World’s tech leaders call on UN to ban killer robots,1  An open letter by 116 tech leaders from 26 countries urges the United Nations against opening the Pandora’s box of lethal robot weapons. The open letter is the first time that AI and robotics companies have taken a joint stance on the issue. “Lethal autonomous weapons threaten to become the third revolution in warfare,” the letter states. “Once developed, they will permit armed conflict to be fought at a scale greater than ever, and at timescales faster than humans can comprehend. These can be weapons of terror, weapons that despots and terrorists use against innocent populations, and weapons hacked to behave in undesirable ways. We do not have long to act.”

US Government Warns North Korean Cyber Attacks Continue The Department of Homeland Security and FBI issued a new warning on Wednesday that North Korean government hackers are continuing to target critical U.S. infrastructure for cyber attacks. The alert said the North Korean government is using the cyber tools to “target the media, aerospace, financial, and critical infrastructure sectors in the United States and globally.” The government warning followed a report by the California-based security firm Palo Alto Networks earlier this month indicating that North Korean hackers were targeting U.S. defense contractors. The North Korean botnet has been operating since 2009 and have compromised “a range of victims” that were not specified by the notice.

Cyberwar on Iran Won’t Work. Here’s Why.  The Iran nuclear deal is increasingly at risk with Trump threatening to declare Iran non-compliant with the accord.  However, he has no viable alternative better than the JCPOA.  Perhaps a more realistic concern is the prospect that the administration will nominally uphold the deal, while engaging in aggressive covert action against Iran. But a stepped-up cyber offensive against Iran is very unlikely to yield desirable results. Not only is it unlikely to be effective in its immediate objectives, but it risks antagonizing Iran into precisely the kinds of behavior the hawks want to forestall.

Android Spyware linked to Chinese SDK forces Google to boot 500 apps More than 500 Android mobile apps have been removed from Google Play after it was discovered that an embedded advertising SDK could be leveraged to quietly install spyware on devices. The SDK, called Igexin, was developed by a Chinese company and may have been used to install malware that could, among other things, exfiltrate logs from devices.

WikiLeaks Turned Down Leaks on Russian Government During U.S. Presidential Campaign  In the summer of 2016, as WikiLeaks was publishing documents from Democratic operatives allegedly obtained by Kremlin-directed hackers, Julian Assange turned down a large cache of documents related to the Russian government, according to chat messages and a source who provided the records. WikiLeaks declined to publish a wide-ranging trove of documents — at least 68 gigabytes of data — that came from inside the Russian Interior Ministry, according to partial chat logs reviewed by Foreign Policy.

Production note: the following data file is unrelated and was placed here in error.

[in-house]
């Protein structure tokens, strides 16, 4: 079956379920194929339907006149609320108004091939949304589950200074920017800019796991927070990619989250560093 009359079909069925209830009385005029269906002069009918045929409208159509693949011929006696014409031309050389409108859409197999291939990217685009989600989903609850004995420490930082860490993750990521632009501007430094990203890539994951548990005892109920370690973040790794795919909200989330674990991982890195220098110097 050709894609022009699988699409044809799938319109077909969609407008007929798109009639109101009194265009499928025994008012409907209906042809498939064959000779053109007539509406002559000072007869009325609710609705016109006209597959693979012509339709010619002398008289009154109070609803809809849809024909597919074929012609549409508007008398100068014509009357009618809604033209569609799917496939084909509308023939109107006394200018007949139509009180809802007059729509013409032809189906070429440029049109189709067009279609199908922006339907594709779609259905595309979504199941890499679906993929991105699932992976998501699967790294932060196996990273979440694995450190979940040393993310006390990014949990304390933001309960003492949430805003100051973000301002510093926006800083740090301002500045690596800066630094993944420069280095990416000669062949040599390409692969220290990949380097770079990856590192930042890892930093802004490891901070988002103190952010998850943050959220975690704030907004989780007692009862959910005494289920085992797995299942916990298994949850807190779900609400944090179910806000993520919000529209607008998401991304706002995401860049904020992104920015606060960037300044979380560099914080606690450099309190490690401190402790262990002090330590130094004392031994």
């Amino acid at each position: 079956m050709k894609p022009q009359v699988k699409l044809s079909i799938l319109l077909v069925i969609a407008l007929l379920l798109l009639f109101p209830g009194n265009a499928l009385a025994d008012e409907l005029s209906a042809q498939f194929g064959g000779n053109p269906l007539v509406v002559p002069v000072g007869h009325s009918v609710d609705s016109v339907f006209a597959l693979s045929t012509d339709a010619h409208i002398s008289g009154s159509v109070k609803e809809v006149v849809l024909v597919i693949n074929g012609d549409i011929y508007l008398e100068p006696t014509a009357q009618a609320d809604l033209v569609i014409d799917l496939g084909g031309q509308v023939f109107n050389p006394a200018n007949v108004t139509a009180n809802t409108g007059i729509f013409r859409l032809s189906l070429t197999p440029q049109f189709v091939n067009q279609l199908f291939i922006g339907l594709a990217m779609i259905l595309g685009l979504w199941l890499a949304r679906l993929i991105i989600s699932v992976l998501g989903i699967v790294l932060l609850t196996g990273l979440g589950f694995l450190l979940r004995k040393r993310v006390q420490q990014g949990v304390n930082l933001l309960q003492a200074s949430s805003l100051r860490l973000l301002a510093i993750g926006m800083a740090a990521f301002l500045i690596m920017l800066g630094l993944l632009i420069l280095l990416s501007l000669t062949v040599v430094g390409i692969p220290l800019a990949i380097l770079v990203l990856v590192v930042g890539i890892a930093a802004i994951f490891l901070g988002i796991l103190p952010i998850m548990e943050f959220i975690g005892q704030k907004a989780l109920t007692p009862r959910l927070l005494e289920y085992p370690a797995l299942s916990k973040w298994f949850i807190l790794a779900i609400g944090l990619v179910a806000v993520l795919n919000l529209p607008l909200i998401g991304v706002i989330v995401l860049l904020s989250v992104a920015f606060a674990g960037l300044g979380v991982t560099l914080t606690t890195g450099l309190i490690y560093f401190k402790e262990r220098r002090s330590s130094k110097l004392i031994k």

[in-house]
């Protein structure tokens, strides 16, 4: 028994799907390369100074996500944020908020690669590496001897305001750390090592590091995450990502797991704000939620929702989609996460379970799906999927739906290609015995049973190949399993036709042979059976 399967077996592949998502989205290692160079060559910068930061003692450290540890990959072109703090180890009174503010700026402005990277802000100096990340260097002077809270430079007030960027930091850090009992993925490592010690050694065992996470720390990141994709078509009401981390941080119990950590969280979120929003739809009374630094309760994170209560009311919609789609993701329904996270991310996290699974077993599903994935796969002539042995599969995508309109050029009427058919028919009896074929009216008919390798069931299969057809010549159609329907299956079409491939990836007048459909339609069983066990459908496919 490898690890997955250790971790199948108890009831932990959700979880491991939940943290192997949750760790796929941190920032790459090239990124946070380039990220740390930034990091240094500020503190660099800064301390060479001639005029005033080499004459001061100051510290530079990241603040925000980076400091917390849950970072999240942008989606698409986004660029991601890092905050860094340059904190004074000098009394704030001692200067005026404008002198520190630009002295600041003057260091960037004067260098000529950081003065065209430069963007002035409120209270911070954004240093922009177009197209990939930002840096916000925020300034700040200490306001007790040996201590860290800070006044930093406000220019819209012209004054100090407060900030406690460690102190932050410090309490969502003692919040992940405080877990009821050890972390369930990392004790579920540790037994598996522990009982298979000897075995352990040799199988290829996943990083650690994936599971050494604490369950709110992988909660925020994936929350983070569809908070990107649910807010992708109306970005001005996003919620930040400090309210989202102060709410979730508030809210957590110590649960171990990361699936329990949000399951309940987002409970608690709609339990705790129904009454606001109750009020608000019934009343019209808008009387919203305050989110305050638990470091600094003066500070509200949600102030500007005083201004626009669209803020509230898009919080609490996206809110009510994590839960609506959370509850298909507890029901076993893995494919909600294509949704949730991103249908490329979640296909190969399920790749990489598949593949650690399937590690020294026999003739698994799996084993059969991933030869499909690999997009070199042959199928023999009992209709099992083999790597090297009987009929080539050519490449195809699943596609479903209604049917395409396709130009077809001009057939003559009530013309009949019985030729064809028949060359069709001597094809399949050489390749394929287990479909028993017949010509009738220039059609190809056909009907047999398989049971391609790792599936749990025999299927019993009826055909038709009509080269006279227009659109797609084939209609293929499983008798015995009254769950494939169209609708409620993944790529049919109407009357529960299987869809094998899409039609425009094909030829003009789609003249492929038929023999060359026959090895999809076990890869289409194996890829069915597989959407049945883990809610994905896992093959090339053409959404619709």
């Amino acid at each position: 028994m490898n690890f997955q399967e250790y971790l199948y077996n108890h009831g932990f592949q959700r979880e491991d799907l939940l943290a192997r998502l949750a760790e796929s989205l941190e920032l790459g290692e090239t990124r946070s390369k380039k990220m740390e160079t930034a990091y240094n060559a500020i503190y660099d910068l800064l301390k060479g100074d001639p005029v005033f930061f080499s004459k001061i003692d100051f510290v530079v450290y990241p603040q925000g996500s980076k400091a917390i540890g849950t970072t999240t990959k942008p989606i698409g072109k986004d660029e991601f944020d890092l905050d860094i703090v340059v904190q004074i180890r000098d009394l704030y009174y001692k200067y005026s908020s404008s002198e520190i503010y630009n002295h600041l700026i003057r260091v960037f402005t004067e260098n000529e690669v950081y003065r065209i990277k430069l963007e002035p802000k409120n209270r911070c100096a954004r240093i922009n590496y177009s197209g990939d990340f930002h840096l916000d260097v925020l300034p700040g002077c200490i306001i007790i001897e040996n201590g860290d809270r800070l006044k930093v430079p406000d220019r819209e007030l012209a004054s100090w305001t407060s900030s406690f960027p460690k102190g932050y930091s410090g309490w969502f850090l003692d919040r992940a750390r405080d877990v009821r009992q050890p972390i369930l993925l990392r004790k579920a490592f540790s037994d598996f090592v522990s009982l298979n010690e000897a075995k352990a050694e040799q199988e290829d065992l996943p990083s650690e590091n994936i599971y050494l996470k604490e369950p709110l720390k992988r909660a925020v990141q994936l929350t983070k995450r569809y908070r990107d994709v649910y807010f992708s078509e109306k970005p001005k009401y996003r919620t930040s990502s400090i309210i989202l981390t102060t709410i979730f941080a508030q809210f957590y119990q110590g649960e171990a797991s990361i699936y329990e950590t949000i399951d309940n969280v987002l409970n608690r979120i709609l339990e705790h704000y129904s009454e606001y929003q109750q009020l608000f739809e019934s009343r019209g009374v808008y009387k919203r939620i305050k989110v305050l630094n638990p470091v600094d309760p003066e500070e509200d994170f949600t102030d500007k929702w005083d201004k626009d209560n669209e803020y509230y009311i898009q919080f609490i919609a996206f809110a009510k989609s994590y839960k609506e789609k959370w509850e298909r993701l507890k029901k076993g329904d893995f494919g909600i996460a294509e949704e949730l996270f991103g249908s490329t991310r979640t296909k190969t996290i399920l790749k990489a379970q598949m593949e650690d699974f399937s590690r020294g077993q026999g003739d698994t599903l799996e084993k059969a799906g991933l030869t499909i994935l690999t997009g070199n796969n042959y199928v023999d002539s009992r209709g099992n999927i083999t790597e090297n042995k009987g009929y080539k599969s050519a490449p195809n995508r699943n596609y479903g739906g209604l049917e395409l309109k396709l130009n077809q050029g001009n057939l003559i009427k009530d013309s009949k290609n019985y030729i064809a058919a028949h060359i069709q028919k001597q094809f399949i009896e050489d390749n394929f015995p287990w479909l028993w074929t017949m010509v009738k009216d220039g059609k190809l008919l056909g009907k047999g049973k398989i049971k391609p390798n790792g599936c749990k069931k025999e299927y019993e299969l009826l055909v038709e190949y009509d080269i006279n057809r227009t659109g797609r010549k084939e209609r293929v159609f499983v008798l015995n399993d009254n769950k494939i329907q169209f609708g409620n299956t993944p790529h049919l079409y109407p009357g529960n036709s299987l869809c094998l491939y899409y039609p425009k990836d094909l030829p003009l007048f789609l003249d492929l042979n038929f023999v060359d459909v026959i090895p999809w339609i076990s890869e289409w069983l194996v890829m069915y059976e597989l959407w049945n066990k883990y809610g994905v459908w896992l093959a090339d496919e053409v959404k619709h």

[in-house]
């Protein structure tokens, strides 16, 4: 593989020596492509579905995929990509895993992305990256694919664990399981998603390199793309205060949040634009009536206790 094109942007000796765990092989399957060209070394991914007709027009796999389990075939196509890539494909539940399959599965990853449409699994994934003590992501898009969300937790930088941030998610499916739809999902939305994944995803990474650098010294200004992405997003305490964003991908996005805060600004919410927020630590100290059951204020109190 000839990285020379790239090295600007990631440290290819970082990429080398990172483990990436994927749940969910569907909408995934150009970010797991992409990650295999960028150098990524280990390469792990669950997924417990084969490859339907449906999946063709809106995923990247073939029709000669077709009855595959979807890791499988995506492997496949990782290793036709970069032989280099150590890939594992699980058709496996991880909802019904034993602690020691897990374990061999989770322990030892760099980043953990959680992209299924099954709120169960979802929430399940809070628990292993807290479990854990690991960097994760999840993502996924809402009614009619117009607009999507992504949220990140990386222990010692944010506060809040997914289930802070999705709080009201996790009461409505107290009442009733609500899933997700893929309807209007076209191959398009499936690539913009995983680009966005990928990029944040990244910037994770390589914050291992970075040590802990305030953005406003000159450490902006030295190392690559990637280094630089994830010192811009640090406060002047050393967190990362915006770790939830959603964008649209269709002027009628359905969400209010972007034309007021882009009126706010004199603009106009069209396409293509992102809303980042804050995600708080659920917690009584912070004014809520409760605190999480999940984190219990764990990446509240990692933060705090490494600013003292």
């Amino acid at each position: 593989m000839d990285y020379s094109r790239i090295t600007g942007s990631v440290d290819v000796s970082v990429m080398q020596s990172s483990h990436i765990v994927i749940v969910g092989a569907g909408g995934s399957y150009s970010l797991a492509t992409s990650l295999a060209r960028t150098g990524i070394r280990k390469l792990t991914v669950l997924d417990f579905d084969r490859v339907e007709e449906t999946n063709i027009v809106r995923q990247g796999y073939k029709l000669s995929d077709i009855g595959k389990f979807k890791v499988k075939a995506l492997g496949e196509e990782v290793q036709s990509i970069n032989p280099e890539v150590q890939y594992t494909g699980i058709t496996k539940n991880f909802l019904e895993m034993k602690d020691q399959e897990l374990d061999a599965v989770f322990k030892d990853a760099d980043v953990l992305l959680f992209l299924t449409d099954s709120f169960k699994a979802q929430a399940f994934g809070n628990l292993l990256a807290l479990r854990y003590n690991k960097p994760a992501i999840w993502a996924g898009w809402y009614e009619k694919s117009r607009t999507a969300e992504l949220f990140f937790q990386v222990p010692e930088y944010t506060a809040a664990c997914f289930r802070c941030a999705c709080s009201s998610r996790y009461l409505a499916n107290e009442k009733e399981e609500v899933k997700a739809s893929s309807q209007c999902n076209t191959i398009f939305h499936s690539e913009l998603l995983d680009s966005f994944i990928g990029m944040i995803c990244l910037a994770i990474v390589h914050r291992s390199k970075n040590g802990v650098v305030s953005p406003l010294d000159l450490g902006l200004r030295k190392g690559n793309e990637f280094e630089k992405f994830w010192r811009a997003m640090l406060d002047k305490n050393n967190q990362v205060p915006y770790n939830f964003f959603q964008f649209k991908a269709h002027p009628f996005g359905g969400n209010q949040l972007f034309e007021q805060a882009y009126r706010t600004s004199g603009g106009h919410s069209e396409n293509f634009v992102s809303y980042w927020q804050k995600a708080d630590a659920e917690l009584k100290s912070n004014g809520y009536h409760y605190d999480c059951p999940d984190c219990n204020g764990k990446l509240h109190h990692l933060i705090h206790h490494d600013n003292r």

Trump orders that U.S. Cyber Command receive new authority to conduct cyberwarfare  President Donald Trump announced Aug 18 that U.S. Cyber Command will be elevated to a unified combatant command, making it the 10th such organization with the operational authority to conduct military operations abroad under the purview of the secretary of Defense and the White House. Trump’s decision to elevate Cyber Command now requires that Secretary of Defense James Mattis conduct a review to determine whether Cyber Command should be separated from its Fort Meade neighbor and partner organization, the National Security Agency.

What the Announced NSA / Cyber Command Split Means  Cyberwar and cyber intelligence are diverging, as are Cyber Command and the NSA. The move to elevate Cyber Command to a full Unified Combatant Command and split it off from the National Security Agency or NSA shows that cyber intelligence collection and information war are rapidly diverging fields. “The decision means that Cyber Command will play an even more strategic role in synchronizing cyber forces and training, conducting and coordinating military cyberforce operations and advocating for and prioritizing cyber investments within the defence department,” said Kenneth Rapuano, assistant defense secretary for Homeland Defense and Global Security.


Privacy is a fundamental right under Article 21, rules Indian Supreme Court  A nine-judge Constitution Bench of the Supreme Court, led by Chief Justice of India J.S. Khehar on August 24, 2017 ruled that the right to privacy is intrinsic to life and liberty, thus coming under Article 21, and comes under the various fundamental freedoms in PART III of the Indian Constitution. All the nine judges arrive at the same conclusion, though through different but concurring judgments, that right to privacy is intrinsic to right to life and liberty. The immediate effect of the judgment is on the government’s Aadhaar scheme (unique identity card) that collects personal details, biometrics to identify beneficiaries for accessing social benefits and government welfare scheme.